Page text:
Issue

Learning in the Time of COVID-19

During the COVID-19 crisis, millions of children who are homeless & food insecure can't access essential services or learning. Here are lists of useful resources for teachers and parents, including some for English Learners and students with exceptional needs. We will be updating this list with additional resources as we learn more about this shifting situation.

This list was originally posted in a Forbes commentary by LPI President Linda Darling-Hammond.

Jump to: Online Learning Resources for Educators | Online Learning Resources for Parents | Social-Emotional Learning | Supporting Students With Exceptional Needs | Supporting English Learners

Online Learning Resources for Educators

Online Learning Resources for Parents

  • The Barbara Bush Foundation for Literacy Educational Toolkit for At-Home Learning offers free online resources that can help children continue to build critical literacy skills while schools are closed.
  • The U.S. Department of Education’s Talk, Read, and Sing Together Every Day! Tip Sheets for Families, Caregivers and Early Learning Educators provide families, caregivers and early educators with research-based tips for talking, reading, and singing with young children every day beginning from birth.
  • NPR has created this Just For Kids: A Comic Exploring the New Coronavirus to help demystify the virus and to teach children how to protect themselves. The online version includes a print-and-fold zine version.
  • Storyline Online is produced by the Screen Actors Guild-American Federation of Television’s SAG-AFTRA Foundation as part of its children’s literacy program. The site streams videos featuring celebrated actors reading children’s books alongside creatively produced illustrations. Readers include Viola Davis, Chris Pine, Lily Tomlin, Kevin Costner, Annette Bening, James Earl Jones, Betty White and others.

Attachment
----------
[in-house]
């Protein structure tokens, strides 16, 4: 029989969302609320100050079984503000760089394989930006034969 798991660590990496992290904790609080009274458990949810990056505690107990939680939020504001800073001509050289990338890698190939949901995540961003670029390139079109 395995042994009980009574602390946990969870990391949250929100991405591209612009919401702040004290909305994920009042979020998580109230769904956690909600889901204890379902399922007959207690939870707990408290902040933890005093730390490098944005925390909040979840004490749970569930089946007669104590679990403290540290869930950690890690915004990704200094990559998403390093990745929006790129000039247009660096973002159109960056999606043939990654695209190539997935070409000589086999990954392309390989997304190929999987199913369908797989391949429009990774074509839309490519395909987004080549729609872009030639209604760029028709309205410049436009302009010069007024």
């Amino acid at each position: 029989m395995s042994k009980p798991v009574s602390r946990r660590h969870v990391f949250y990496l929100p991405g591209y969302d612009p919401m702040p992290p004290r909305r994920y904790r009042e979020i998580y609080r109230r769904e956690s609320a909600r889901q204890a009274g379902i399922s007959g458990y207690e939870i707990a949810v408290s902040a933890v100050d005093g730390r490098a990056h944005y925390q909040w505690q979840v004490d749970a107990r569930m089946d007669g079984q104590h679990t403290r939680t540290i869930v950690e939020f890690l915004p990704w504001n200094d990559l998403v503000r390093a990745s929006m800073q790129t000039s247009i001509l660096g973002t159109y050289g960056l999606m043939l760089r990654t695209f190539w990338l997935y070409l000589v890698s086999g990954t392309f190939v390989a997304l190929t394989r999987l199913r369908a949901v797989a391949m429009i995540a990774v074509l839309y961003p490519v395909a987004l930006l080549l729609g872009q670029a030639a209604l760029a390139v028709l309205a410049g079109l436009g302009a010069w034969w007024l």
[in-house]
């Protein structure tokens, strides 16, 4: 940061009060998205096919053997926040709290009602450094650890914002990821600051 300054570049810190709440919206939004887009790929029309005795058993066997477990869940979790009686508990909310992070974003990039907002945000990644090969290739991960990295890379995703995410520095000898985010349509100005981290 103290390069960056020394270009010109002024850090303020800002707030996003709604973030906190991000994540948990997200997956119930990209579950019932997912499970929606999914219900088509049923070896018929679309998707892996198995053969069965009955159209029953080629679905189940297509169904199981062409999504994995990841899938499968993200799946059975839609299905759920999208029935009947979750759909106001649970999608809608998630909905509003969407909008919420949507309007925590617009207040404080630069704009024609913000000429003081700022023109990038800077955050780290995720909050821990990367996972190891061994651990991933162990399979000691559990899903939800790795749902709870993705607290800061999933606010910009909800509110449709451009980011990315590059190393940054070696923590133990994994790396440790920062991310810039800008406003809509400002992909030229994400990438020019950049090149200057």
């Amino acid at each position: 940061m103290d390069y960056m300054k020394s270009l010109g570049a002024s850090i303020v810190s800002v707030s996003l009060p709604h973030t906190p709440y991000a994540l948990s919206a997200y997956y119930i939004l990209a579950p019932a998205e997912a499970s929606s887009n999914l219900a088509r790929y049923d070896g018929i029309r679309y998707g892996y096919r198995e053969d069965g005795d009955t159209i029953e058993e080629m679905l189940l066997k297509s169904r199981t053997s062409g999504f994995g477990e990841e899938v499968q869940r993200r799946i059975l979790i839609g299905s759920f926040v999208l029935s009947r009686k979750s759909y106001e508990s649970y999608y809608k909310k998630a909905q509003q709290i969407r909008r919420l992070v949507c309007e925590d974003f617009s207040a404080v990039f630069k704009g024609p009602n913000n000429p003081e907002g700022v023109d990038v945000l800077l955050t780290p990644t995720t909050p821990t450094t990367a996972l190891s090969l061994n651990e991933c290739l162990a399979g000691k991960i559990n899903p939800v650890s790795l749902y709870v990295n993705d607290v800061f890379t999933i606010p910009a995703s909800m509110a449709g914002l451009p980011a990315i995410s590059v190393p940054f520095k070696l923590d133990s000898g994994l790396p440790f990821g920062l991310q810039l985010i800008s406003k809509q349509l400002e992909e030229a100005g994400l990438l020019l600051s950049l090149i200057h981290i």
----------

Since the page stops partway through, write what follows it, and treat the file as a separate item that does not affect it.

• The New York Times is hosting and continuously updating this page on ideas for working with content from the Times and other reliable sources.

Social-Emotional Learning

  • The Collaborative for Academic, Social, and Emotional Learning offers suggestions for educators on addressing the social and emotional needs of students. 
  • In a Learning Is Social, Emotional and Academic blog, Lorea Martinez offers parents homeschooling tips to ensure social emotional learning is a part of student learning.
  • Sanford Harmony, a Pre-K-6 research-based social emotional learning program, promotes positive peer relations among students through lessons and activities that encourage communication, collaboration, and mutual respect. These free resources can be used by parents at home to help children express feelings and solve problems together.
  • The National Association of School Psychiatrists has developed a set of materials for schools and districts to support for their students and community around COVID-19 and pandemics. 

Supporting Students With Exceptional Needs

Supporting English Learners